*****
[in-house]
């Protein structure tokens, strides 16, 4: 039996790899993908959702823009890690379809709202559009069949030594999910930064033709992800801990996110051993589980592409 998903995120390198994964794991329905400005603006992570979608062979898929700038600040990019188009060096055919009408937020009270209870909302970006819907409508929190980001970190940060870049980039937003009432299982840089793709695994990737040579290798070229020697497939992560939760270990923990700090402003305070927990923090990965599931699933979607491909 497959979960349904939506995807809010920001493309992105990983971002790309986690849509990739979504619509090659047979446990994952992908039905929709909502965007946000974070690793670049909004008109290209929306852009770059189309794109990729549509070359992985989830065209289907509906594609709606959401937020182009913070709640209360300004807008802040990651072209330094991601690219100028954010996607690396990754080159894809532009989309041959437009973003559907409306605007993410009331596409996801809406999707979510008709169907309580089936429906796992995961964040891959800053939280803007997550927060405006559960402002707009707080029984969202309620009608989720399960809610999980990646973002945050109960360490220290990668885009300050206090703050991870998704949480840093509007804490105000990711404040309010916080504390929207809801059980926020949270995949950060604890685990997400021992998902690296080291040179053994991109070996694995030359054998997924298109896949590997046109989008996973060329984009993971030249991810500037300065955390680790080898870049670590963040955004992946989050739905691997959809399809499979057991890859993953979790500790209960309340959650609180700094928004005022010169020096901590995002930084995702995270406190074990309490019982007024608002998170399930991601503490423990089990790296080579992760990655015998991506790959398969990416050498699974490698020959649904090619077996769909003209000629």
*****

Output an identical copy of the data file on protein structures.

[in-house]
């Protein structure tokens, strides 16, 4: 039996790899993908959702823009890690379809709202559009069949030594999910930064033709992800801990996110051993589980592409 998903995120390198994964794991329905400005603006992570979608062979898929700038600040990019188009060096055919009408937020009270209870909302970006819907409508929190980001970190940060870049980039937003009432299982840089793709695994990737040579290798070229020697497939992560939760270990923990700090402003305070927990923090990965599931699933979607491909 497959979960349904939506995807809010920001493309992105990983971002790309986690849509990739979504619509090659047979446990994952992908039905929709909502965007946000974070690793670049909004008109290209929306852009770059189309794109990729549509070359992985989830065209289907509906594609709606959401937020182009913070709640209360300004807008802040990651072209330094991601690219100028954010996607690396990754080159894809532009989309041959437009973003559907409306605007993410009331596409996801809406999707979510008709169907309580089936429906796992995961964040891959800053939280803007997550927060405006559960402002707009707080029984969202309620009608989720399960809610999980990646973002945050109960360490220290990668885009300050206090703050991870998704949480840093509007804490105000990711404040309010916080504390929207809801059980926020949270995949950060604890685990997400021992998902690296080291040179053994991109070996694995030359054998997924298109896949590997046109989008996973060329984009993971030249991810500037300065955390680790080898870049670590963040955004992946989050739905691997959809399809499979057991890859993953979790500790209960309340959650609180700094928004005022010169020096901590995002930084995702995270406190074990309490019982007024608002998170399930991601503490423990089990790296080579992760990655015998991506790959398969990416050498699974490698020959649904090619077996769909003209000629």